Moiz is instinctive, blunt, and ruthless. (Sometimes, maybe a little too blunt and ruthless, like when he lashed out at a competitor that sent him a cease-and-desist letter.)

What you can learn: When Moiz sold Native Deodorant, he only had 8 employees -- and 7 were in customer service. Moiz focused on one thing: acquiring new customers via Facebook ads. He also discusses opportunities he's looking at now.

Want more? I spent an hour with Moiz. He let me look under the hood to see how he built his business.


Read the interview →

Coming next week

8 years to $1m in annual revenue...but now $1m a day.
A friend of mine sent me a great email last week. "It took me eight years to get to 1 million in revenue and now we do $1m in revenue on a given day." He went on: "It took me about 15 years before I was able to generate a really good salary and dividends." Next week we'll release an interview with this mysterious email sender.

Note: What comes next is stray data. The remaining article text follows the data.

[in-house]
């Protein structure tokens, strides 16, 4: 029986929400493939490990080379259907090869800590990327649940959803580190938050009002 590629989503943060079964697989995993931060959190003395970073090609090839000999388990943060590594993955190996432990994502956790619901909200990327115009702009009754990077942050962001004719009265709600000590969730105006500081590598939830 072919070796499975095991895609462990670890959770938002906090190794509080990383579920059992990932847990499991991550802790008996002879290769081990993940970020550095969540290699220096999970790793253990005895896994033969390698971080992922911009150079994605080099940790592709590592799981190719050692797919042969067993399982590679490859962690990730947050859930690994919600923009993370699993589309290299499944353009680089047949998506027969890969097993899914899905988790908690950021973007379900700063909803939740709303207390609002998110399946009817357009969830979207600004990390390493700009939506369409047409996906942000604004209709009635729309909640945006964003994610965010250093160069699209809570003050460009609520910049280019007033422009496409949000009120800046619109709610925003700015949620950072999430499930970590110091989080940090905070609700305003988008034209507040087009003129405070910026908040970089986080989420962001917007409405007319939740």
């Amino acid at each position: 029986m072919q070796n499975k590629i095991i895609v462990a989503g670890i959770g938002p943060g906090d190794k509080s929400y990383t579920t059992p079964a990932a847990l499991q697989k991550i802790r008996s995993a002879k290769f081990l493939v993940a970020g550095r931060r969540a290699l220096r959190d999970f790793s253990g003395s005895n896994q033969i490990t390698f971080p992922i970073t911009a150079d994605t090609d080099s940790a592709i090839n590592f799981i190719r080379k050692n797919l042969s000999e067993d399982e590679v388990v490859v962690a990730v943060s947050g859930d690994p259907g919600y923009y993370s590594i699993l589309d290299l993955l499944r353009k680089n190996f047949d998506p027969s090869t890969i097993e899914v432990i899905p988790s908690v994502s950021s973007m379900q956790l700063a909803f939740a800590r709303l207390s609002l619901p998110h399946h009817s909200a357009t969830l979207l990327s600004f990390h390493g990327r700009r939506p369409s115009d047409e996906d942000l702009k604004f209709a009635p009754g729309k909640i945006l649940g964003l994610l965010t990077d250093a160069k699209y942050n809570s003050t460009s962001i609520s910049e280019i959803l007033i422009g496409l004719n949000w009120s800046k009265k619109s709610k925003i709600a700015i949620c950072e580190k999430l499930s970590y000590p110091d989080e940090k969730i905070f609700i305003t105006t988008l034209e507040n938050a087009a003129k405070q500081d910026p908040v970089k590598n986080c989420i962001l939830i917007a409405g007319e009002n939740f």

Also coming soon

Help us capture trends before they explode

We're building a few dashboards and databases designed to track exploding business trends. They're all in early stages, so we'd love your feedback on what would help you the most.

Here's what we're playing around with:
  1. Industry Insights. Which has bigger margins: prepaid cell phones or used clothing? What business offers the fastest route to $10m in annual sales -- along the lowest barriers to entry? Tell us the 3 most essential things you'd want in an industry outlook.  
  2. Small Business Database. How much money does your company make, and how long did it take you to be profitable? What are your biggest pain points and how have you overcome them? If you could learn 3 things about a business you were considering investing in, what would you ask?
Click to tell us what you want!

Would you recommend Trends to your friends? 
1 - 2 - 3 - 4 - 5 - 6 - 7 - 8 - 9 - 10 
(1 is hell no, 10 is absolutely)